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New House Speaker Conservative MP Andrew Scheer

CBC Andrew Scheer has been elected Speaker of the House of Commons, the youngest MP to win the job in Canadian history.

Scheer, a 32-year-old MP from Saskatchewan, claimed the title after a long day of voting by MPs on their first day back on Parliament Hill.

Scheer was chosen out of eight candidates and it took six rounds of voting before he was finally declared the winner. He beat out the NDP's Denise Savoie on the final ballot. Both Scheer and Savoie had experience as deputy Speaker in the previous Parliament.

Scheer's fellow Conservative MPs Dean Allison, Barry Devolin, Ed Holder, Lee Richardson, Bruce Stanton and Merv Tweed were also in the running for the Speaker position.

Scheer now assumes a role that comes with a lot of responsibilities but also many benefits, including an apartment on Parliament Hill, the beautiful and historic house at the Kingsmere estate in the Gatineau Hills, a car and driver and a large hospitality budget.

The Speaker election was the first order of business Thursday, the first day of the 41st Parliament. The lengthy process began at 11 a.m. ET, with MPs entering the House of Commons, more than 100 of them for the very first time, to listen to speeches by the candidates.

Each made their pitch to their colleagues, many of them emphasized the need more civility and respect in the Commons, and voting got underway in the early afternoon.

Scheer told his fellow MPs in his speech that "toxic language" has too often crept into their debates and Canadians are disappointed by their name-calling and other behaviour.

Upholding the rights and privileges is an important function of the Speaker, Scheer said, and he promised to do it, if elected.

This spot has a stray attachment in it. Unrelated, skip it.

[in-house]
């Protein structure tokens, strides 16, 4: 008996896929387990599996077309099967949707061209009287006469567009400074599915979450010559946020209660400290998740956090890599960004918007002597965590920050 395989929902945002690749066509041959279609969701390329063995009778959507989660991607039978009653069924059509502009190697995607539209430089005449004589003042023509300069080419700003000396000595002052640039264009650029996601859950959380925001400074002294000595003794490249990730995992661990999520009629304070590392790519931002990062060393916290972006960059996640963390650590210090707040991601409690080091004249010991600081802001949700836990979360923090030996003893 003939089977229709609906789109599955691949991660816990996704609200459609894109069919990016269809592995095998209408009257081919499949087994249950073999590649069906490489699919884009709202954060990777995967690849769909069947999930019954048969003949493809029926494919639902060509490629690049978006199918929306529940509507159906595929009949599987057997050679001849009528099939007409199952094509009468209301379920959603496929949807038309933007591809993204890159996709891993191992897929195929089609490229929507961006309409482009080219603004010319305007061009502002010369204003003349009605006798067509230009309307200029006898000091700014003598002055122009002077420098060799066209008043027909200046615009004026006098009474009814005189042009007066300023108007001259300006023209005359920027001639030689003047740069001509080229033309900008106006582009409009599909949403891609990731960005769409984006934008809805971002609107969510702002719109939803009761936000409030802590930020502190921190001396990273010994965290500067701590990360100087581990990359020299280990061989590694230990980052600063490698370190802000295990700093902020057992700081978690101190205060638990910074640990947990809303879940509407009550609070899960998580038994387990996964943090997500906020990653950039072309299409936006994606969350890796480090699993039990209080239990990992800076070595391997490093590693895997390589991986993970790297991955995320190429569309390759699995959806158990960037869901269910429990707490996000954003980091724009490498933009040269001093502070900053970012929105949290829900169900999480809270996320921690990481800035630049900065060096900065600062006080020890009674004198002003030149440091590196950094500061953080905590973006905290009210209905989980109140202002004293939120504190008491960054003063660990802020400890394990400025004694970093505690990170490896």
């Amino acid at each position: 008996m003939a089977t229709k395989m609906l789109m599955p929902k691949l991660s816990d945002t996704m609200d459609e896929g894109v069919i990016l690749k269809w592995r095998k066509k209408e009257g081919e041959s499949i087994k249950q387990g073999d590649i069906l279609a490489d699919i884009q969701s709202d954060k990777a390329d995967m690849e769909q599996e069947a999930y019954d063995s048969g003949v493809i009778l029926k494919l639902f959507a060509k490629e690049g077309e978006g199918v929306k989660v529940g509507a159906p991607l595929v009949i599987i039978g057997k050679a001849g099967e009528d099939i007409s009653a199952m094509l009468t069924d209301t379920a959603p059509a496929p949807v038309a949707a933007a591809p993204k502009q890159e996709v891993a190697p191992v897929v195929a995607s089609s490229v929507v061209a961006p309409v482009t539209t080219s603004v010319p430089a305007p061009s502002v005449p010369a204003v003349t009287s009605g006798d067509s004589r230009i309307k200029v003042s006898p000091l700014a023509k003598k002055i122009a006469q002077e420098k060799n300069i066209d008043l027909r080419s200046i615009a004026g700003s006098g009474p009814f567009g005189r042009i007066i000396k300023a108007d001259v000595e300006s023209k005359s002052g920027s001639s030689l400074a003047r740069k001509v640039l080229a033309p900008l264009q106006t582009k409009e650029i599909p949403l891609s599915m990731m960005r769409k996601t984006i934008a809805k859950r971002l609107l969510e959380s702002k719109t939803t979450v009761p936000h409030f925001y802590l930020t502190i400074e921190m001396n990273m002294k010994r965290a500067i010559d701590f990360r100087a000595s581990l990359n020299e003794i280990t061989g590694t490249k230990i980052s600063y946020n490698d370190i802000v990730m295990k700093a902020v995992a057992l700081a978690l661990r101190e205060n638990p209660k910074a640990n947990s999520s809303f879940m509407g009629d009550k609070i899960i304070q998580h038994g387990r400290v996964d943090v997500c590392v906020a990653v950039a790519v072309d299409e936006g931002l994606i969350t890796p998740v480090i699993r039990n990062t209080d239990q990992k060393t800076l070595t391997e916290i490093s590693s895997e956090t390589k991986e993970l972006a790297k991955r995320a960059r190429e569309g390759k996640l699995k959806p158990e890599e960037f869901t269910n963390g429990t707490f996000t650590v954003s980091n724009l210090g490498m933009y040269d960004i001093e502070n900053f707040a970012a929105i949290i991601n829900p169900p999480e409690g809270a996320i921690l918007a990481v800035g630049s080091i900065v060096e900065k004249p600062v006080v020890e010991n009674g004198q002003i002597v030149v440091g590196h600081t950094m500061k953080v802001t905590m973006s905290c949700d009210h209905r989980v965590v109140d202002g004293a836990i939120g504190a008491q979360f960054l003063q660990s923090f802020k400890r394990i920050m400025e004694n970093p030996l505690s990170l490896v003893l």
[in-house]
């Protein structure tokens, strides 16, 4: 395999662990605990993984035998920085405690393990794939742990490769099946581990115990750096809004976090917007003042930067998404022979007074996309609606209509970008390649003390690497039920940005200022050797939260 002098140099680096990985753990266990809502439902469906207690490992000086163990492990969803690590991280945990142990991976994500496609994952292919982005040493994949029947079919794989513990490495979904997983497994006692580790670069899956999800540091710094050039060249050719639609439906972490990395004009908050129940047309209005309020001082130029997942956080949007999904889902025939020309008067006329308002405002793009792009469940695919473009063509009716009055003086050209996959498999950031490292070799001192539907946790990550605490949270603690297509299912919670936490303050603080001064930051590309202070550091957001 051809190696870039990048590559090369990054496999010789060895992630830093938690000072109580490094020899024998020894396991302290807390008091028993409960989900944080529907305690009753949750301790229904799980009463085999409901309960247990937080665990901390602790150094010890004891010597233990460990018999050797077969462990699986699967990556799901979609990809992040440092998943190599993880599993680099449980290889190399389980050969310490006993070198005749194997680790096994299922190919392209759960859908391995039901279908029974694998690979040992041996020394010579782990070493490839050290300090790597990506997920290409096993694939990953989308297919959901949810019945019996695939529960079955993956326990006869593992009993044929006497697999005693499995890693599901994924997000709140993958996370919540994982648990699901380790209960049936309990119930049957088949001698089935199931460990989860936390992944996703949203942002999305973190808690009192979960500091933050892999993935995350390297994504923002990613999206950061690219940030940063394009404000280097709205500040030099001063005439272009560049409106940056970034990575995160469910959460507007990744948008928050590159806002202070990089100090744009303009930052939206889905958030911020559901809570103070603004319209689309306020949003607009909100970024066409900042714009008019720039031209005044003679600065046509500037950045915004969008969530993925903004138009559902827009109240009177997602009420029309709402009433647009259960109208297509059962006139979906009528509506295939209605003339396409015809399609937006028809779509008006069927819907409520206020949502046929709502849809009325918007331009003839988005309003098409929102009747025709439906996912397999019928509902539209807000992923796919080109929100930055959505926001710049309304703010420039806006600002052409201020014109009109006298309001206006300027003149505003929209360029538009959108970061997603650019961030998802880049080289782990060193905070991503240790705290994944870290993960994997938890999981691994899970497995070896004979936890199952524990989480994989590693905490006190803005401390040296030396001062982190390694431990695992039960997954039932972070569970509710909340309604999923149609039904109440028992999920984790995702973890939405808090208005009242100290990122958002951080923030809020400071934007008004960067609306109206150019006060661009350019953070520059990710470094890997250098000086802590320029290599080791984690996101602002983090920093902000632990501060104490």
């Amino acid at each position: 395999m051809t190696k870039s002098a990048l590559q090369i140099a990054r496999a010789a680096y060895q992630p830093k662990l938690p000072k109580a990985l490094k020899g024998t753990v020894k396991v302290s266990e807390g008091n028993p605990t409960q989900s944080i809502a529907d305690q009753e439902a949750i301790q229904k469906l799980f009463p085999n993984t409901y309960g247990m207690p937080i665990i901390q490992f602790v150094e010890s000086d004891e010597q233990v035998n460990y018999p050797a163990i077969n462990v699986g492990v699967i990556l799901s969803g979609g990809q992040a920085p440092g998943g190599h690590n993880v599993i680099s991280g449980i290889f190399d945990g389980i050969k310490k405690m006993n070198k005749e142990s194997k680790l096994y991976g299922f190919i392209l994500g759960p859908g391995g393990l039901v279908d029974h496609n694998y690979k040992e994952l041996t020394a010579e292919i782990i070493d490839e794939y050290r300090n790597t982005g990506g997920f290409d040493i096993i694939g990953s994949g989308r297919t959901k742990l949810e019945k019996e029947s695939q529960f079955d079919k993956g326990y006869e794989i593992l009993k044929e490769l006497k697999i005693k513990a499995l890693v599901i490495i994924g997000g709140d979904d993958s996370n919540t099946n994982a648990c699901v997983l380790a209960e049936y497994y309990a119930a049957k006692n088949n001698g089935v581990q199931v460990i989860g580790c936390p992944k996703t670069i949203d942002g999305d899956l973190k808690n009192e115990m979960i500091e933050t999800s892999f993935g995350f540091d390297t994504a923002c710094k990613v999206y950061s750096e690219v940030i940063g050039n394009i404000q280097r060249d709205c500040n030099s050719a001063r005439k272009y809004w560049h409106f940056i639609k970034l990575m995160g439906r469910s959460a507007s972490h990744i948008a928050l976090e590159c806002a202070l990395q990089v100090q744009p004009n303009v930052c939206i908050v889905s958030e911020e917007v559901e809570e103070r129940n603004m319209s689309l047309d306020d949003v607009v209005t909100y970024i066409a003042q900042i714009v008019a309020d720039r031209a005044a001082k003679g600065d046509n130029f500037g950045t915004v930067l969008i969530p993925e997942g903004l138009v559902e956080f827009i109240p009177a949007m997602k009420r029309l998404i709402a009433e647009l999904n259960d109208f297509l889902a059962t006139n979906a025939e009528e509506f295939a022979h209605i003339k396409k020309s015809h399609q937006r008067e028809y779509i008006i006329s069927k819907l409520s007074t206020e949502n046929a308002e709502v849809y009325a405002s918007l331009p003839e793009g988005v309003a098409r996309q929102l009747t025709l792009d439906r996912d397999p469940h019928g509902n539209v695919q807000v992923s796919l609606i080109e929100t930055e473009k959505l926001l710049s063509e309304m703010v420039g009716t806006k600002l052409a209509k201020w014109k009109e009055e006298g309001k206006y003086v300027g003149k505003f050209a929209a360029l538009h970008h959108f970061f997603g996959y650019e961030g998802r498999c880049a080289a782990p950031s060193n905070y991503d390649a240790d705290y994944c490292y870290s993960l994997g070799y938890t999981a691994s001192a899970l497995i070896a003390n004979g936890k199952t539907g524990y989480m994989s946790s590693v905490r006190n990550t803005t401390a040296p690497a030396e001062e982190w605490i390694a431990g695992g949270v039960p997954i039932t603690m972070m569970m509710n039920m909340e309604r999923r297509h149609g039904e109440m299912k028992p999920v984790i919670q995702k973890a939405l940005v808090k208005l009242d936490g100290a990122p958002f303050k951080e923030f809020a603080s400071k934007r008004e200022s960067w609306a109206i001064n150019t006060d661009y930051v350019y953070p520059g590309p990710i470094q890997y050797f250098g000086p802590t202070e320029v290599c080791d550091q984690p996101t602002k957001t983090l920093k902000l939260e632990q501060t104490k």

"Based on my experience, my passion for this place, my fair enforcement of the rules, I humbly ask for your support," he said.

The last-place finishers and any candidate receiving less than 5 per cent of the vote were dropped off the ballot with each round. Dean Allison and Bruce Stanton were the first to lose, followed by Ed Holder after the second, then Barry Devolin after the third.

Lee Richardson, who speaks little French, was then up against Scheer and Savoie, both deputy Speakers in the last Parliament and both bilingual.

The race for Speaker proved to be more competitive than usual. Liberal MP Peter Milliken had a lock on the job for a decade but with his retirement, the field was opened up and eight MPs competed for the perk-filled position.

Savoie was the only woman, and only NDP candidate, up against the seven Conservatives. The Liberals and Bloc Québécois, with only 34 and four MPs, respectively, didn't put forward any candidates. The Speaker acts as a non-partisan MP and sacrifices the ability to vote in the Commons, except when a tie must be broken.

The Speaker election began earlier in the day with speeches by the candidates. In five minutes or less they highlighted their skills and explained why they believe they are best positioned to be the MP in charge of keeping all the other ones in line.

The Speaker has many procedural and ceremonial duties, including presiding over debates in the Commons and the daily question period where the atmosphere can get rowdy -- and rude.

In their remarks, the candidates emphasized the need for MPs to show each other more respect and to improve decorum.

"This is our place, these are our choices and it begins by building respectful relationships with each other," said Holder. He said he would follow the example set by Milliken who would often host events to encourage MPs to come together in non-partisan ways. "It is my intention to carry on with these important traditions."